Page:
When the current series of "Amazing X-Men" debuted, it felt like a deliberate attempt reposition the title as one of the lead X-Men series (with Jason Aaron and Ed McGuinness on board as the creators) instead of a forgotten X-Men title. But after an initial high-profile story to bring Nightcrawler back from the dead, "Amazing X-Men" seems to have already reverted to a second-tier X-book, and "Amazing X-Men" #12 does nothing to dissuade readers of that assessment.
The big problem here is that Craig Kyle and Chris Yost's script brings nothing new to the comic that hasn't been seen before. This is just about every Wendigo (or any other possession) story mashed together, but with a pacing that doesn't require five issues by any stretch of the imagination. Every moment in this comic is heavily telegraphed or repeated from an earlier moment in the storyline, and sometimes it manages to do both at the same time.
Take, for example, Amber the young innocent bystander. If you were already getting tired of her being in danger and needing rescuing, well, prepare to see it again. She's trotted out as a proxy for all of humanity being in danger, but there's nothing remotely interesting about the little girl that is nothing more than a face with a name attached. There's no discernable personality, nothing to make you care about this girl being in mortal danger other than Carlos Barberi drawing a Wendigo looming over her repeatedly.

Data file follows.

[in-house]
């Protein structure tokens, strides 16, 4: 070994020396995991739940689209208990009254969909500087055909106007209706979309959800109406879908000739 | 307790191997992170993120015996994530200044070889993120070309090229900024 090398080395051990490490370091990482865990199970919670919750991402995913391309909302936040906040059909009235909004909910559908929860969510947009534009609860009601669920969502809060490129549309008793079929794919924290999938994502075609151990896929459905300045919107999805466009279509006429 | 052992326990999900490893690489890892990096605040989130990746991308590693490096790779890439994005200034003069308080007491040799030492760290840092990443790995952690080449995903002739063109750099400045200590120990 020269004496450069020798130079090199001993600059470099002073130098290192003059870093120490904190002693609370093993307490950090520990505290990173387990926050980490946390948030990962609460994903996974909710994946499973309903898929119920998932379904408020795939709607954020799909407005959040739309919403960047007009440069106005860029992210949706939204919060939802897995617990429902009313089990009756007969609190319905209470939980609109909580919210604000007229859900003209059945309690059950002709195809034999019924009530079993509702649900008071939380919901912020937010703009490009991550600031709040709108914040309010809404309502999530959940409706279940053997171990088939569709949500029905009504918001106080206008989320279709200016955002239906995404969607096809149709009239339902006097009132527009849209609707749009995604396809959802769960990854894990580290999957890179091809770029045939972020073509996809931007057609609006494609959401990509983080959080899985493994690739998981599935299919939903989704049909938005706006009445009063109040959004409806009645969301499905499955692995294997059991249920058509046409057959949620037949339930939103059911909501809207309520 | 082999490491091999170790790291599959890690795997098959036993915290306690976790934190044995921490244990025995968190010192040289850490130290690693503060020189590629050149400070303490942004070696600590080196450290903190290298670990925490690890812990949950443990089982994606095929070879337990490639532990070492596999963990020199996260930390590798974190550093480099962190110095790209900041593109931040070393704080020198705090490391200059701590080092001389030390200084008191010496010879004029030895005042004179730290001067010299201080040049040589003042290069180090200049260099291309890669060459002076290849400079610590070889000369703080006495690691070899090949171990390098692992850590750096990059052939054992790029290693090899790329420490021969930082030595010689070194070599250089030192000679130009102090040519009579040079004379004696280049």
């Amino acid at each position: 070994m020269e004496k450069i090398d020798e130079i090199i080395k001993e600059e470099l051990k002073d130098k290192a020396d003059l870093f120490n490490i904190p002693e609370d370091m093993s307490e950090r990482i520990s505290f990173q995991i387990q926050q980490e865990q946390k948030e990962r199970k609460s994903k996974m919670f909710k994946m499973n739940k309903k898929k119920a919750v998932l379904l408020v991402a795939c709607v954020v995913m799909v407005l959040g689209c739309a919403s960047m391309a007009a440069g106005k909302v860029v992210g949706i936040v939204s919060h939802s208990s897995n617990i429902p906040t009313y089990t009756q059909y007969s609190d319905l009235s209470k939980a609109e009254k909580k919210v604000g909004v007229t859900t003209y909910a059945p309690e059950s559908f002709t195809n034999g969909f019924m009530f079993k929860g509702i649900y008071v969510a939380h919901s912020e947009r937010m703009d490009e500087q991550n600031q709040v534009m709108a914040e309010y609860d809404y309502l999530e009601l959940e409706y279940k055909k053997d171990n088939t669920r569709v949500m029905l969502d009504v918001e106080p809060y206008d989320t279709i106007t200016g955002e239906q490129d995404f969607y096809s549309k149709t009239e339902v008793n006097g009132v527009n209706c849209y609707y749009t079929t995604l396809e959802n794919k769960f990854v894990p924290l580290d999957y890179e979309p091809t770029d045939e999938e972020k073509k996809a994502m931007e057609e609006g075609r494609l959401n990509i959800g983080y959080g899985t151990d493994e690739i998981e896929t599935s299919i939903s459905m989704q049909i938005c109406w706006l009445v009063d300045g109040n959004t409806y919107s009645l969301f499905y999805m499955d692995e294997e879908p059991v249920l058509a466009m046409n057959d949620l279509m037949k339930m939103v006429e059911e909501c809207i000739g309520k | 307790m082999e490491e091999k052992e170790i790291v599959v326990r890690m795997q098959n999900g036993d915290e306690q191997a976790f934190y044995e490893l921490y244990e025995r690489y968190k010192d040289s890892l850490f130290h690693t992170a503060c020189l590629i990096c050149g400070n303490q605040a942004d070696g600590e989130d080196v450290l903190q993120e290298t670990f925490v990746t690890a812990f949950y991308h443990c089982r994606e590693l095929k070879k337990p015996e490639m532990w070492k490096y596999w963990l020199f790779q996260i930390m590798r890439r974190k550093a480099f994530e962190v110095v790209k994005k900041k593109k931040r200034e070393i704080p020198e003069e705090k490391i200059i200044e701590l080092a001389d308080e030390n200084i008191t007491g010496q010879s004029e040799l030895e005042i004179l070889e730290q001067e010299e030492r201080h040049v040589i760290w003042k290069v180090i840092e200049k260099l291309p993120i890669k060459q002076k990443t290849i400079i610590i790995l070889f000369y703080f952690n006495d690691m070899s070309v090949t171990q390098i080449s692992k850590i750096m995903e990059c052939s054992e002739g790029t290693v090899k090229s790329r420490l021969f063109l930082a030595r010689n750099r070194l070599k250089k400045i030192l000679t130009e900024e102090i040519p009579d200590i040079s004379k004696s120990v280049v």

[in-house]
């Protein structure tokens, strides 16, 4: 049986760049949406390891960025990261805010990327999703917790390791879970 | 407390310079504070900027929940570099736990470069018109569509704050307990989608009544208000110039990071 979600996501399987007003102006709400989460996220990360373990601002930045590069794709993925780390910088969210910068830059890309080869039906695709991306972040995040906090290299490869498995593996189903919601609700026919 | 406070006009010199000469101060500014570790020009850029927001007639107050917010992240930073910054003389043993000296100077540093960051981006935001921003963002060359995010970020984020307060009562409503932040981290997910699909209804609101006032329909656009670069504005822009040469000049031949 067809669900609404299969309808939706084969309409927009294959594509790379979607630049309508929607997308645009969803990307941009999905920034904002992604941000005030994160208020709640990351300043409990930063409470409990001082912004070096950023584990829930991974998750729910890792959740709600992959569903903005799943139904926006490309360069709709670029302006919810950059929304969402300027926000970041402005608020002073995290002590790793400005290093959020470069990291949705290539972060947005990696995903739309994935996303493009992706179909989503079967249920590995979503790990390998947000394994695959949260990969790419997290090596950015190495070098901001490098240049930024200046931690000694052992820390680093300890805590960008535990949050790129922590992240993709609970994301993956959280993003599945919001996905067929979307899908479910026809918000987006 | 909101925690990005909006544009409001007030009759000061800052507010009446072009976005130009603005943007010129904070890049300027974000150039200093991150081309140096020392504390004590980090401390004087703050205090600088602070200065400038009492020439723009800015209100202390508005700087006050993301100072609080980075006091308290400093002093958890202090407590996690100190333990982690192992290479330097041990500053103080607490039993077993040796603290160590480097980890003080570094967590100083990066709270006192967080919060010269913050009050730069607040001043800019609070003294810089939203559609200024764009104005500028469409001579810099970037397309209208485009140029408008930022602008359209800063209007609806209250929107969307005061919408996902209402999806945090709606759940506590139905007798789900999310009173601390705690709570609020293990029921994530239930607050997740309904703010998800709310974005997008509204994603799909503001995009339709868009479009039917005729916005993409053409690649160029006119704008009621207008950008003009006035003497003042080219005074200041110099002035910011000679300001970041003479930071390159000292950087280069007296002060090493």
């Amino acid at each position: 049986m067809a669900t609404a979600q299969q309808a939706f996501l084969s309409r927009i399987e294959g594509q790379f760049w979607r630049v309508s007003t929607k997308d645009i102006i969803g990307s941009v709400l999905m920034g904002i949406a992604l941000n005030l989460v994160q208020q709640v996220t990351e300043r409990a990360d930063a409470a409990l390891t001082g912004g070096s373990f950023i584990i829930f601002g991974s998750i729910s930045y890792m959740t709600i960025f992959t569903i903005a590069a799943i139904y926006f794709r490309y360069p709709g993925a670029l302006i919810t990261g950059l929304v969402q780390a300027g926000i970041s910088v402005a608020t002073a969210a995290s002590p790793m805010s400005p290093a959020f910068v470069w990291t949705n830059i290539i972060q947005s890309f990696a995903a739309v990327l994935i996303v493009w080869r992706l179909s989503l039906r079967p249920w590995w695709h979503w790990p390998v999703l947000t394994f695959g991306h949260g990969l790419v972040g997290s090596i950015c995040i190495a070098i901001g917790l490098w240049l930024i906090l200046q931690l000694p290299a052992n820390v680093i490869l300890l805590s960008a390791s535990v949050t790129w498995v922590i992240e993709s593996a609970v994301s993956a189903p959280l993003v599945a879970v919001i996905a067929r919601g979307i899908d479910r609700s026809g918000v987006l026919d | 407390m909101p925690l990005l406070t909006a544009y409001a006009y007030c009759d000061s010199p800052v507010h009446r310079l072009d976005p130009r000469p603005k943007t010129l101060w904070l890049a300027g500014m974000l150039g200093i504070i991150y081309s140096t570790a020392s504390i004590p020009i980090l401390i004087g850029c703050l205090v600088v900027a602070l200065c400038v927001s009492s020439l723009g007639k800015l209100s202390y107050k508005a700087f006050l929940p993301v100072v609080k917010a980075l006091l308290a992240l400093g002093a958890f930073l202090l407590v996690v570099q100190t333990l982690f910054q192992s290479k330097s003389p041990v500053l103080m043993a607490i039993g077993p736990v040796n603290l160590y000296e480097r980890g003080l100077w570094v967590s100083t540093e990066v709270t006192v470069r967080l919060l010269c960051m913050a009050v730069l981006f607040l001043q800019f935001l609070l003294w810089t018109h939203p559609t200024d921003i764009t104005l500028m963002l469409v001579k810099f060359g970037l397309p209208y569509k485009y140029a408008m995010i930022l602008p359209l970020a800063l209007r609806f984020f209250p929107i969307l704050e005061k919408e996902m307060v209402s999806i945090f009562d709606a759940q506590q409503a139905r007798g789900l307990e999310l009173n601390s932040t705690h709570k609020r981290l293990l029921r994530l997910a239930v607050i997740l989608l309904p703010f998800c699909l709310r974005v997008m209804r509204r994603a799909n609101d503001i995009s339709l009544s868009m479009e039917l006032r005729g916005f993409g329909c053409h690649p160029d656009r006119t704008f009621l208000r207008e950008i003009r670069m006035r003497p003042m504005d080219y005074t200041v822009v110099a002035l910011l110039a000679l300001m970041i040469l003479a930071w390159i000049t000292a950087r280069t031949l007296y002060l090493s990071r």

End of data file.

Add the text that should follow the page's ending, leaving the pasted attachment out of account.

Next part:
Likewise, Guardian being swallowed by Tanaraq lacks any real emotional punch or danger. Not only is the moment inexplicably between panels -- it takes a "CHOM!" sound effect to get the message across that Tanaraq just ate him -- but if you don't instantly know when and how Guardian will miraculously return and save the day, you've never seen any sort of superhero story in your life.
The bigger issue is that almost all of this installment is just a generic fight scene. There's nothing new, nothing exciting, nothing that warrants this being part 5 of 5. This was a 3-part storyline at best, one that could have been pared down without losing a single plot progression. Instead it's an "Alpha Flight" Greatest Hits album, throwing in all of the Great Beasts that appeared in the title over the years, but without any of their actual menace that John Byrne brought to their forms.
Barberi is joined by Iban Coello on pencils, but neither of them seem strong enough to be assigned to this title. Panel to panel progressions are somewhat muddled, like the earlier mentioned moment where Guardian is eaten. Even individual images are lacking a punch, though, due to artistic glitches. Take the moment where Colossus is stabbed by the Wolverine Wendigo from behind, for example. This could have been dramatic, with the claws sticking out of Colossus's chest. Instead they're drawn in a way where it looks like Wolverine's claws are floating in front of Colossus; they don't look like they're coming out of Colossus's body at all. It's a dramatic moment ruined, and it's a struggle that continues throughout the title. With five artists working on "Amazing X-Men" #12, it feels like the comic was put together well behind schedule, and this is the unfortunate end result.
"Amazing X-Men" #12 marks a moment where, in just twelve issues, this title has made itself irrelevant once again. With a fill-in and then an "AXIS" tie-in scheduled to round out the rest of the year, I'm not sure that status will change any time soon. What first felt like a great opportunity is now a title quietly limping towards what one can only expect will be a stealth cancellation. If this is the best that "Amazing X-Men" can do, maybe it's time for one less X-Men title until there's a proper reason to revive it.